Donned in a leather jacket and black vest, dripping with sweat and oozing rock star swagger, Carl Barat took on London’s Koko on Monday, April 4th as part of an extensive U.K. tour following the release of his debut self titled release as a solo artist in October 2010. There are likely to be a few shrugs when the name is mentioned in the global music scene – after all, Barat has only shared a sprinkling of the same press coverage as fellow Libertines frontman Peter Doherty. However, Barat, showcasing a range of material from his career – performing his solo material, both his songs and reputation better known from the Libertines and Dirty Pretty Things – Barat couldn’t possible be more quintessentially British or at the forefront of the U.K. music scene.
Despite failing to sell out many of the venues on this tour, and even selling tickets at a reduced price, Barat was more than capable of showing he’s more than worthy, performing alongside the usual suspects – an additional guitarist and drummer. However, adding a striking classical touch were cellist, violinist, and double bassist – and two female vocalists, also known as the Langely sisters – creating a resonating, epic atmosphere. However, this affair had something a little more special – Carl’s longtime girlfriend Edie was one of the vocalists, and Barat’s very own brother on guitar.
There’s perhaps something to be said about ‘family affairs’ in bands. It’s always intriguing how bands composed of relatives have a certain tightness to them – and this was no exception. Barat and his backing band performed an incredibly tight set and set no foot wrong, with astounding precision. Each song was crafted beautifully with strong, sweeping arrangements and each track was played with great consistency, but it was without doubt that the crowd reacted with vigour to songs from the Libertines and Dirty Pretty Things back catalogue, such as “The Man Who would be King” – a classic Libertines track which awoke and energized the crowd.
The set was somewhat sold short by those who showed little interest in Barat’s solo material, which showed some elements removed from the classic British blaring guitars of the Libertines era, almost a sound which has become all too repetitive and dated ten years on. Many of the songs off Barat’s debut did not receive the greatest reception, however, tracks such as “The Fall” faired nicely particularly with the live addition with the strings, a dark Kurt Vile-ian track with a fairground element, and “Death Fires Burn at Night”, a rockier, heavier track which shows a new direction a forming of Barat’s own identity – arguably much needed in order for Barat to find his own feet rather than riding off the fame of other projects.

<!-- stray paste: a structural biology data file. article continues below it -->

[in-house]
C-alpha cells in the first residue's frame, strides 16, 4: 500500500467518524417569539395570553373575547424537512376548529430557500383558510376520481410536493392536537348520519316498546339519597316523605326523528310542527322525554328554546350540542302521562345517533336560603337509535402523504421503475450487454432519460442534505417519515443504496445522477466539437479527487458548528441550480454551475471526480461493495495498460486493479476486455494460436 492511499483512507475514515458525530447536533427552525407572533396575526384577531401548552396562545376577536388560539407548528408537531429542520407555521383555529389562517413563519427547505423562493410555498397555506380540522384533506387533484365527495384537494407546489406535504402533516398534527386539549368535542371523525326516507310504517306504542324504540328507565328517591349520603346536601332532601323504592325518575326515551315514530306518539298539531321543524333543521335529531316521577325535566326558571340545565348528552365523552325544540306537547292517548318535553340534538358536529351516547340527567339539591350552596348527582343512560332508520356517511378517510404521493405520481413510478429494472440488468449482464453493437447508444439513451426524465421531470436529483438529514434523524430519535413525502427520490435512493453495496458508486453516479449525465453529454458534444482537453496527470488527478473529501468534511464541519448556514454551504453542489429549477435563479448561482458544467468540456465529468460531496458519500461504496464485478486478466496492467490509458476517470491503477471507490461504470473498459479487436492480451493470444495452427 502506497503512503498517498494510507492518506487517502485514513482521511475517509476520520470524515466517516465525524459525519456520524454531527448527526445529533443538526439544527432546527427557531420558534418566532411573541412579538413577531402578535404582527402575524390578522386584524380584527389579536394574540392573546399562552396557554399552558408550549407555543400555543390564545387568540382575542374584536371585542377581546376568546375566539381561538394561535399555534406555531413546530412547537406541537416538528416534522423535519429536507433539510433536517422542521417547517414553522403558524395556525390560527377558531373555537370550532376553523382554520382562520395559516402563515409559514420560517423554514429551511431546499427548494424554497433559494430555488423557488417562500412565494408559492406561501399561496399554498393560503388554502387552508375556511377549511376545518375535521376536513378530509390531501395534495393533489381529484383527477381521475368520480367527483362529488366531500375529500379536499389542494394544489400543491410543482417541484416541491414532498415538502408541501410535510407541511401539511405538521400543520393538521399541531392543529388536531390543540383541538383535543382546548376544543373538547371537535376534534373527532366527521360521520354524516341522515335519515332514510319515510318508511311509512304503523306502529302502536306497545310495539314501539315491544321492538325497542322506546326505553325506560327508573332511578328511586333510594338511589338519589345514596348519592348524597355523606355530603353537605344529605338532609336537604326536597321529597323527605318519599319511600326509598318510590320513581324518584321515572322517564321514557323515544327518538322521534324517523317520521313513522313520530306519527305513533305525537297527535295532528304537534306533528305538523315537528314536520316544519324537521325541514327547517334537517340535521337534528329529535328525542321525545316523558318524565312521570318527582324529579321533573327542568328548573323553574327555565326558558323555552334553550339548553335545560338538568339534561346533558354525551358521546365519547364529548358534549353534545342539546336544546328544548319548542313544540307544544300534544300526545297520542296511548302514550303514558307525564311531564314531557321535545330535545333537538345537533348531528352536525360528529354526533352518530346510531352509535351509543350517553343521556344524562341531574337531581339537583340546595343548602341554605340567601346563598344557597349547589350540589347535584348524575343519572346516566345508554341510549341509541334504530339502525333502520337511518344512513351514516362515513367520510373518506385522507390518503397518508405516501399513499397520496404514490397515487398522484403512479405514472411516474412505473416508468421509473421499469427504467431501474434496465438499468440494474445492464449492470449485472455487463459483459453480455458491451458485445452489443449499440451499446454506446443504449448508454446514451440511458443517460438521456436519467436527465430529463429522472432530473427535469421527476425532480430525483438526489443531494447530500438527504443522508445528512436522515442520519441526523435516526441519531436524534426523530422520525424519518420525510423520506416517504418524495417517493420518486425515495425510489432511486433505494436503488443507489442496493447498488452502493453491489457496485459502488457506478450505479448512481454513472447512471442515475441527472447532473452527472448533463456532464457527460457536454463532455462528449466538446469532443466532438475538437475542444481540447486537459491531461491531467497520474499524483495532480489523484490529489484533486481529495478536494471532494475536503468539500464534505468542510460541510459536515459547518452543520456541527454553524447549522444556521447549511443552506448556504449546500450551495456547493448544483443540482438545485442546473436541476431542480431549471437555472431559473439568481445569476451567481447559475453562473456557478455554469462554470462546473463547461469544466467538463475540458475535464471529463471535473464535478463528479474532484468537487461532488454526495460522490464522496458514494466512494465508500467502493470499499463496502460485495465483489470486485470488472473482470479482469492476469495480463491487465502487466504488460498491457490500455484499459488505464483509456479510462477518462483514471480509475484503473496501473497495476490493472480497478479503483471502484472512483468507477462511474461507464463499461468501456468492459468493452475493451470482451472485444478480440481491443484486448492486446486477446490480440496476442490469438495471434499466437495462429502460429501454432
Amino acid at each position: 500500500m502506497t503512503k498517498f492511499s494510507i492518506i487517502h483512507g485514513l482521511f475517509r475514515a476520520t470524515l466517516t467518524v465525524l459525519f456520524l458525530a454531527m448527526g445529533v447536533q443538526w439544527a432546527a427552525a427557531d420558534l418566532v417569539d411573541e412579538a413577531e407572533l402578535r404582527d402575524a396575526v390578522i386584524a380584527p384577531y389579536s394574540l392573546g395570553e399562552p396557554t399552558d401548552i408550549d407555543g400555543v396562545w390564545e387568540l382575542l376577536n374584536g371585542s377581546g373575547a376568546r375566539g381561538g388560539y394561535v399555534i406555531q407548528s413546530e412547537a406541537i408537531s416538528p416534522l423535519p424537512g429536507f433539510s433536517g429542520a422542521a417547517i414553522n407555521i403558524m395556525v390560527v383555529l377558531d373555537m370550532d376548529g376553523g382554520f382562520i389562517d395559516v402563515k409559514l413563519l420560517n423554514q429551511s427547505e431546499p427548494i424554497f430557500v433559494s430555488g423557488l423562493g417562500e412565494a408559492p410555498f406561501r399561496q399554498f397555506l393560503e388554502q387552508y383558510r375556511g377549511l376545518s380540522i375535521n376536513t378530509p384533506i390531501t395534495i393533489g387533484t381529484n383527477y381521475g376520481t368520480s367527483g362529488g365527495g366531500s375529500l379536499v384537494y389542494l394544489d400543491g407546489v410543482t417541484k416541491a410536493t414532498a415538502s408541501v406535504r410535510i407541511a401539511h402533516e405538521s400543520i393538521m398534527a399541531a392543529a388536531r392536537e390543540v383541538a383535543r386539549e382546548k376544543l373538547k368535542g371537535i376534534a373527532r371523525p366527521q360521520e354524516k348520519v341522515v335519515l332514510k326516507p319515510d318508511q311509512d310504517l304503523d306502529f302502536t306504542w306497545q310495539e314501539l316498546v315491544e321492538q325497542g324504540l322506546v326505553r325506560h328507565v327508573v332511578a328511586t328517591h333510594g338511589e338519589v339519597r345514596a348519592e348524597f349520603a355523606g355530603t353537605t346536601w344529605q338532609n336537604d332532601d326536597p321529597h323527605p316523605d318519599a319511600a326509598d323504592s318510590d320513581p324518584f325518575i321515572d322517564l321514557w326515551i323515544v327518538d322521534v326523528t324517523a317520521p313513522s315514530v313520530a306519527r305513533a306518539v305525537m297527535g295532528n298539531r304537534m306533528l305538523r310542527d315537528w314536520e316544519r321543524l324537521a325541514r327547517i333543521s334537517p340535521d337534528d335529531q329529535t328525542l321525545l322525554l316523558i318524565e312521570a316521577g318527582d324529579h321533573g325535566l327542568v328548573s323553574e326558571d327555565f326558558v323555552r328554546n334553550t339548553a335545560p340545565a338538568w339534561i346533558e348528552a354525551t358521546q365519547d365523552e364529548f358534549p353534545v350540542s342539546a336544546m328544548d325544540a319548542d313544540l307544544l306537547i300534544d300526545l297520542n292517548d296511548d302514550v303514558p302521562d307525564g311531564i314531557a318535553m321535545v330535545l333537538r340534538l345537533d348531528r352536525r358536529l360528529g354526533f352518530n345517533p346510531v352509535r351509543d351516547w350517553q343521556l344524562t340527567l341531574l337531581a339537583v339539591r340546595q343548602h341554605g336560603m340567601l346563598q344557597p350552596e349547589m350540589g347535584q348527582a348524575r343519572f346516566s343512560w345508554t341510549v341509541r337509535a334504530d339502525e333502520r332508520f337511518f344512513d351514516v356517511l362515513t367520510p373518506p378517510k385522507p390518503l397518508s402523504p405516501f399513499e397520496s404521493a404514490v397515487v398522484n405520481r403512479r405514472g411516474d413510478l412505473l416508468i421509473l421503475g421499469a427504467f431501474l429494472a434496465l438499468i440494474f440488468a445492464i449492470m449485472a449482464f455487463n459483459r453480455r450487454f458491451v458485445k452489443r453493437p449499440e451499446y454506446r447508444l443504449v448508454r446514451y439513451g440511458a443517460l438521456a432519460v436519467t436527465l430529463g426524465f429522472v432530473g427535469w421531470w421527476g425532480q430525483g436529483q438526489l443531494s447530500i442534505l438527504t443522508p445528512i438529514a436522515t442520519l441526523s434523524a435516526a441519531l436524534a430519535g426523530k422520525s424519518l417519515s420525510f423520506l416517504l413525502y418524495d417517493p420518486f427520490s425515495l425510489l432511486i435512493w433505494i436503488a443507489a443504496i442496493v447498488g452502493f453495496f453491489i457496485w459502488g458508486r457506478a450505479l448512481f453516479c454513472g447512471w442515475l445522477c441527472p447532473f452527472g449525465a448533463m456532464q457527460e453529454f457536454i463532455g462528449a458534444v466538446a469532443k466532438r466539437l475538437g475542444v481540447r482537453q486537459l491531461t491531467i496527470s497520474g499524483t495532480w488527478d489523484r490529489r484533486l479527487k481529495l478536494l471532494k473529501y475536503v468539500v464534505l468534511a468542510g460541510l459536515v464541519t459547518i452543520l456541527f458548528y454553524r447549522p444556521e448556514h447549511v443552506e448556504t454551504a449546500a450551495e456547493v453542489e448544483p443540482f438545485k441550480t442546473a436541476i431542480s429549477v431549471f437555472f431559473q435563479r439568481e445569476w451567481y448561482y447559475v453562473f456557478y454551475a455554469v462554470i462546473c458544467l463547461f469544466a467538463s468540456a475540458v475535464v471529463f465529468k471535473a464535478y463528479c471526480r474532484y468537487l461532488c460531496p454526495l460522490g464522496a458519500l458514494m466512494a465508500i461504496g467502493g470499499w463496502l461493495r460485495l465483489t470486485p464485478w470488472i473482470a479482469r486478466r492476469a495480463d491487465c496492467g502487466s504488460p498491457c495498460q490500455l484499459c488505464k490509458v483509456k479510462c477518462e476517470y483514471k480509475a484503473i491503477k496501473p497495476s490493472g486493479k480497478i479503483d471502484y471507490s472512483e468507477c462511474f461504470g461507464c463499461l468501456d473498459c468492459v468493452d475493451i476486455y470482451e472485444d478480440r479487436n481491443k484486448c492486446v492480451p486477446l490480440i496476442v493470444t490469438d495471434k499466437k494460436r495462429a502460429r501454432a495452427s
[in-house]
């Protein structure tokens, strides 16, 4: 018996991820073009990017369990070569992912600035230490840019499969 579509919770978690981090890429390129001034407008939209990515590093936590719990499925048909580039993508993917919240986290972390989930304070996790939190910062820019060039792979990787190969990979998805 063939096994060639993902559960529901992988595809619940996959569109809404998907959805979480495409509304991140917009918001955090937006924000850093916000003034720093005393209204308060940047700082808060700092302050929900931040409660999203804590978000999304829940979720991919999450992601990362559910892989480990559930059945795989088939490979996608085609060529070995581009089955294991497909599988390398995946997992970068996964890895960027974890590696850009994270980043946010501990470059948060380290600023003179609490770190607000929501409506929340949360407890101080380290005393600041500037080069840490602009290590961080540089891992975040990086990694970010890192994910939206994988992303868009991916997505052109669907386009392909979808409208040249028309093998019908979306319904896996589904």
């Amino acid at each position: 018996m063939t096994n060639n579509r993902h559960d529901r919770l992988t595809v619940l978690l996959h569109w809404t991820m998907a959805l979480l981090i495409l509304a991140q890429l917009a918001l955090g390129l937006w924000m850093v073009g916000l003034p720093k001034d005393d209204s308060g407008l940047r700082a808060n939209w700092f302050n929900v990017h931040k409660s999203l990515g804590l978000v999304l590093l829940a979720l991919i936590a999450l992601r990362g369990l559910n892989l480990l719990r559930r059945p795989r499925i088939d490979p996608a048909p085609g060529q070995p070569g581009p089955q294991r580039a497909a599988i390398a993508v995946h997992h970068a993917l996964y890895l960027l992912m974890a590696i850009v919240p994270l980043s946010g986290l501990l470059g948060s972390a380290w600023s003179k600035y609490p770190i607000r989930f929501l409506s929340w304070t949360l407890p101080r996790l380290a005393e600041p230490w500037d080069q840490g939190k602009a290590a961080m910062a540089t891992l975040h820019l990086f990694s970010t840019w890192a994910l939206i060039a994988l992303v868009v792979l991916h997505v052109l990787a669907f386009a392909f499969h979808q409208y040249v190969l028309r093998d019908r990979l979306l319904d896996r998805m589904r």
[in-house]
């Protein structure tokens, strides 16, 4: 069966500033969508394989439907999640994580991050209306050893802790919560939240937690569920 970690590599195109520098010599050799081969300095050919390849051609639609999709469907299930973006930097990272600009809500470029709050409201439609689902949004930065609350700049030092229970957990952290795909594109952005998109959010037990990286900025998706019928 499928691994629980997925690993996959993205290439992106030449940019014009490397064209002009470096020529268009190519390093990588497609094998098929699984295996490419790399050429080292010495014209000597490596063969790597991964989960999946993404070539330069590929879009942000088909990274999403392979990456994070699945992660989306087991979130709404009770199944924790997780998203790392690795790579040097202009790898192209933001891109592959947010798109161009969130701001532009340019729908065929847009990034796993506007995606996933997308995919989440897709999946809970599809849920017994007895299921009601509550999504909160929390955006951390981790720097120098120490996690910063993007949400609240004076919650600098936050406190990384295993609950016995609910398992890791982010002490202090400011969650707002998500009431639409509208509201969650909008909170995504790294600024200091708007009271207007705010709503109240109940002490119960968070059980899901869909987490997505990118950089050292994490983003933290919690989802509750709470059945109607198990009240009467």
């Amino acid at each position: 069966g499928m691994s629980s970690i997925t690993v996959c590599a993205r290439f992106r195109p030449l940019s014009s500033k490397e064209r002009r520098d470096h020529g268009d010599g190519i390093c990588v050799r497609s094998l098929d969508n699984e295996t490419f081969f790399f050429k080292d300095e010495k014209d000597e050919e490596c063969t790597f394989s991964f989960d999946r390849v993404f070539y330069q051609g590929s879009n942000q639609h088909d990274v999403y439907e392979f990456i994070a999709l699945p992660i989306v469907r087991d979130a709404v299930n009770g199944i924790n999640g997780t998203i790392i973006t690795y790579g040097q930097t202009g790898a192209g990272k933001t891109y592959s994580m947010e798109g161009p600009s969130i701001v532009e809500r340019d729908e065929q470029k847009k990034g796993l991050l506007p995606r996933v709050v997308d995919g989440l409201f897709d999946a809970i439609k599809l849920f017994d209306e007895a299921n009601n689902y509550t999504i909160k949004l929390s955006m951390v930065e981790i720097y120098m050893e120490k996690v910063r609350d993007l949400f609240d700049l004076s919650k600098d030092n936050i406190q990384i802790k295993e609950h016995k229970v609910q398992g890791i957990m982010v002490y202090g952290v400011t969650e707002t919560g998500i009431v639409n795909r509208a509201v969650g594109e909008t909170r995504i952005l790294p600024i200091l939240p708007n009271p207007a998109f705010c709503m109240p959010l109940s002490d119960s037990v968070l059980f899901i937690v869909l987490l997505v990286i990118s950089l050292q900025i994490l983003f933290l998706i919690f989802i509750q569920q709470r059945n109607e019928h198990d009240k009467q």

There is no doubt that Carl Barat still has it. Often forgotten that Barat – as well as Doherty – both shared songwriting duties for their major shared success of great notoriety The Libertines, Barat shows real talent as an individual. Although many of the 16-25 year olds who were in attendance clearly were interested in his involvement of other bands, rather than current work, Barat’s newer solo material does hold some weight, with well-written and structured songs that hit hard in the live arena. However, it’s hard going shaking off a legacy by being part of one of the biggest U.K. bands of the garage rock revival of the last decade. This was clearly demonstrated by the closing track “Don’t Look Back Into the Sun”, causing inspired mayhem throughout the venue, proving there’s nothing like a little nostalgia.